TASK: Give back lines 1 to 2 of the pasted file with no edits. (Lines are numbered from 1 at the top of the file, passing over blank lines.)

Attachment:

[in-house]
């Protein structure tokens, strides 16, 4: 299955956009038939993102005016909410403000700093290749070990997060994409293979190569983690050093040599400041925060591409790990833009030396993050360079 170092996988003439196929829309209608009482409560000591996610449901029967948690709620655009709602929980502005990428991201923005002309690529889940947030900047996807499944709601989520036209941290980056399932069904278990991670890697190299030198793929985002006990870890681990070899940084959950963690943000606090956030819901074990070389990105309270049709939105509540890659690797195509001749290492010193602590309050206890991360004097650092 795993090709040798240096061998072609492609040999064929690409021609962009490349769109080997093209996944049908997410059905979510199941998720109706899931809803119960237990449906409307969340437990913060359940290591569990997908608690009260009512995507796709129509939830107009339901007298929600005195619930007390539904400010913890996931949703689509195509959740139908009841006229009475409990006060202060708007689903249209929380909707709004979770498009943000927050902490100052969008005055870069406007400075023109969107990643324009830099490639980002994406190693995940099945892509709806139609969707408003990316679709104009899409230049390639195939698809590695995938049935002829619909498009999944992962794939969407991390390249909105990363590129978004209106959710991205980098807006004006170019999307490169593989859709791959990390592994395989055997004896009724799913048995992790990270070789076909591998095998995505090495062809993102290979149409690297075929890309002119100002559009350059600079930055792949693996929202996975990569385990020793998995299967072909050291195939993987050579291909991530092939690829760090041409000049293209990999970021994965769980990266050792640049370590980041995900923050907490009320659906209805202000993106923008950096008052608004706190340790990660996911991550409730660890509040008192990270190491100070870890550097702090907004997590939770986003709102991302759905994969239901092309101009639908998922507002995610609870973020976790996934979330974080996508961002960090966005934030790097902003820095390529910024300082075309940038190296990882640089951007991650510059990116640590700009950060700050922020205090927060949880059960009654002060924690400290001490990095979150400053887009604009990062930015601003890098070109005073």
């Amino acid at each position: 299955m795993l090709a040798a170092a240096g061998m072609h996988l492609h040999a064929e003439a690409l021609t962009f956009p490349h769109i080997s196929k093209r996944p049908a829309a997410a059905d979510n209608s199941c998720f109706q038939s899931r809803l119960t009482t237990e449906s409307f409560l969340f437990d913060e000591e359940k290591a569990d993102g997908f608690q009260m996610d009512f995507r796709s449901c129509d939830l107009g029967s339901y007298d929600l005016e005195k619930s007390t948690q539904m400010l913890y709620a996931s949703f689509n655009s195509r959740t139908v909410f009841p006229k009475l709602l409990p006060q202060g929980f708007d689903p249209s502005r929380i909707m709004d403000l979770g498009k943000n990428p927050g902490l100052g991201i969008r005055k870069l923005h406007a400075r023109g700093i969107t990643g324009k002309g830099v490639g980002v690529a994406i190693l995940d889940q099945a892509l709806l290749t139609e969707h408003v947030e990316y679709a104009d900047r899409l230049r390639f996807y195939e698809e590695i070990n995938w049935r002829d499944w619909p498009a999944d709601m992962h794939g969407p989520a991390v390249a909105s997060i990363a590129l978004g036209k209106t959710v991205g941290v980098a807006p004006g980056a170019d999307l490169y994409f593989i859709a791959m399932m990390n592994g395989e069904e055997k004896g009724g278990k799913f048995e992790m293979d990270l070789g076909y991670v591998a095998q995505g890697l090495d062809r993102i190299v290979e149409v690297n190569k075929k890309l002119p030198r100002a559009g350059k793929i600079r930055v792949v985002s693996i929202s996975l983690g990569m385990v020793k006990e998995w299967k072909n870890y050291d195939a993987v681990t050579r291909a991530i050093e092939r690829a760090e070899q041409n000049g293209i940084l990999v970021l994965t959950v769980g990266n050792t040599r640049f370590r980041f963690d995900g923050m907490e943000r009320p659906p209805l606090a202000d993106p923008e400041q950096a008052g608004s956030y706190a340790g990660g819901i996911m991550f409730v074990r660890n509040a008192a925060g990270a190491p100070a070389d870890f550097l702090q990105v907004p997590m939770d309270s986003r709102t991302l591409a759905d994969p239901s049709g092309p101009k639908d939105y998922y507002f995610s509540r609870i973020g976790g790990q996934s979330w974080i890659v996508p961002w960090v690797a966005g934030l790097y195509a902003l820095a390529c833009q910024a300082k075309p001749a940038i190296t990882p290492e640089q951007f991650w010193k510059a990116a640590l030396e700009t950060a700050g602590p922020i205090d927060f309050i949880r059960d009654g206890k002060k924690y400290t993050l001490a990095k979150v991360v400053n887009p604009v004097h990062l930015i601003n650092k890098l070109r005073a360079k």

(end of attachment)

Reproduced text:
[in-house]
């Protein structure tokens, strides 16, 4: 299955956009038939993102005016909410403000700093290749070990997060994409293979190569983690050093040599400041925060591409790990833009030396993050360079 170092996988003439196929829309209608009482409560000591996610449901029967948690709620655009709602929980502005990428991201923005002309690529889940947030900047996807499944709601989520036209941290980056399932069904278990991670890697190299030198793929985002006990870890681990070899940084959950963690943000606090956030819901074990070389990105309270049709939105509540890659690797195509001749290492010193602590309050206890991360004097650092 795993090709040798240096061998072609492609040999064929690409021609962009490349769109080997093209996944049908997410059905979510199941998720109706899931809803119960237990449906409307969340437990913060359940290591569990997908608690009260009512995507796709129509939830107009339901007298929600005195619930007390539904400010913890996931949703689509195509959740139908009841006229009475409990006060202060708007689903249209929380909707709004979770498009943000927050902490100052969008005055870069406007400075023109969107990643324009830099490639980002994406190693995940099945892509709806139609969707408003990316679709104009899409230049390639195939698809590695995938049935002829619909498009999944992962794939969407991390390249909105990363590129978004209106959710991205980098807006004006170019999307490169593989859709791959990390592994395989055997004896009724799913048995992790990270070789076909591998095998995505090495062809993102290979149409690297075929890309002119100002559009350059600079930055792949693996929202996975990569385990020793998995299967072909050291195939993987050579291909991530092939690829760090041409000049293209990999970021994965769980990266050792640049370590980041995900923050907490009320659906209805202000993106923008950096008052608004706190340790990660996911991550409730660890509040008192990270190491100070870890550097702090907004997590939770986003709102991302759905994969239901092309101009639908998922507002995610609870973020976790996934979330974080996508961002960090966005934030790097902003820095390529910024300082075309940038190296990882640089951007991650510059990116640590700009950060700050922020205090927060949880059960009654002060924690400290001490990095979150400053887009604009990062930015601003890098070109005073």